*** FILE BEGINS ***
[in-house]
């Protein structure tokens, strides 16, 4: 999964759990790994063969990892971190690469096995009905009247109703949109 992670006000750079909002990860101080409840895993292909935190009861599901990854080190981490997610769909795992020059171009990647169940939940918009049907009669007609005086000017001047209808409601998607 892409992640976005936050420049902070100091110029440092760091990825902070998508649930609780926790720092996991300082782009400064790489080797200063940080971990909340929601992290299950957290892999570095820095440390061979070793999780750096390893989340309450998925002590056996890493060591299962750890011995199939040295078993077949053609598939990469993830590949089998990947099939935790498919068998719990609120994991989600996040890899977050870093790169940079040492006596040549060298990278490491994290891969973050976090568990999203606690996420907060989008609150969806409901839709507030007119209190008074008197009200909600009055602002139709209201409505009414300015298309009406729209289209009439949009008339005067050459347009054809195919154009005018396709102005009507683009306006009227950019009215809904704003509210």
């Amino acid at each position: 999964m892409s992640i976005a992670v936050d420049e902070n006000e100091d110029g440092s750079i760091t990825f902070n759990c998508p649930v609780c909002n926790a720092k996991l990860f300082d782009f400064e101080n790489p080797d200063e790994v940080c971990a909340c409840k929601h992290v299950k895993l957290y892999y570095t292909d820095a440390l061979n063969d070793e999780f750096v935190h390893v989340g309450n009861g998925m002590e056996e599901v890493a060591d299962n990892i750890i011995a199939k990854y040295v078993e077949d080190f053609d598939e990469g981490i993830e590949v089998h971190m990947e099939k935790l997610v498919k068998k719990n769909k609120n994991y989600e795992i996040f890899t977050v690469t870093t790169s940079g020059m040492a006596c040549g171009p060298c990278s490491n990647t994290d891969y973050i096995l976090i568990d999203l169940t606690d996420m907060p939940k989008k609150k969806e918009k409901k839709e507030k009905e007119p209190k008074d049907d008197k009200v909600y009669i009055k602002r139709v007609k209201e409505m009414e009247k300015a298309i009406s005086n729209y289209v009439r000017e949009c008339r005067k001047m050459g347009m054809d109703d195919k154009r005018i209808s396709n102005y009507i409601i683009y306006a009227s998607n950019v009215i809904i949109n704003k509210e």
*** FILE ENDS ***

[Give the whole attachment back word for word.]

[in-house]
């Protein structure tokens, strides 16, 4: 999964759990790994063969990892971190690469096995009905009247109703949109 992670006000750079909002990860101080409840895993292909935190009861599901990854080190981490997610769909795992020059171009990647169940939940918009049907009669007609005086000017001047209808409601998607 892409992640976005936050420049902070100091110029440092760091990825902070998508649930609780926790720092996991300082782009400064790489080797200063940080971990909340929601992290299950957290892999570095820095440390061979070793999780750096390893989340309450998925002590056996890493060591299962750890011995199939040295078993077949053609598939990469993830590949089998990947099939935790498919068998719990609120994991989600996040890899977050870093790169940079040492006596040549060298990278490491994290891969973050976090568990999203606690996420907060989008609150969806409901839709507030007119209190008074008197009200909600009055602002139709209201409505009414300015298309009406729209289209009439949009008339005067050459347009054809195919154009005018396709102005009507683009306006009227950019009215809904704003509210």
């Amino acid at each position: 999964m892409s992640i976005a992670v936050d420049e902070n006000e100091d110029g440092s750079i760091t990825f902070n759990c998508p649930v609780c909002n926790a720092k996991l990860f300082d782009f400064e101080n790489p080797d200063e790994v940080c971990a909340c409840k929601h992290v299950k895993l957290y892999y570095t292909d820095a440390l061979n063969d070793e999780f750096v935190h390893v989340g309450n009861g998925m002590e056996e599901v890493a060591d299962n990892i750890i011995a199939k990854y040295v078993e077949d080190f053609d598939e990469g981490i993830e590949v089998h971190m990947e099939k935790l997610v498919k068998k719990n769909k609120n994991y989600e795992i996040f890899t977050v690469t870093t790169s940079g020059m040492a006596c040549g171009p060298c990278s490491n990647t994290d891969y973050i096995l976090i568990d999203l169940t606690d996420m907060p939940k989008k609150k969806e918009k409901k839709e507030k009905e007119p209190k008074d049907d008197k009200v909600y009669i009055k602002r139709v007609k209201e409505m009414e009247k300015a298309i009406s005086n729209y289209v009439r000017e949009c008339r005067k001047m050459g347009m054809d109703d195919k154009r005018i209808s396709n102005y009507i409601i683009y306006a009227s998607n950019v009215i809904i949109n704003k509210e």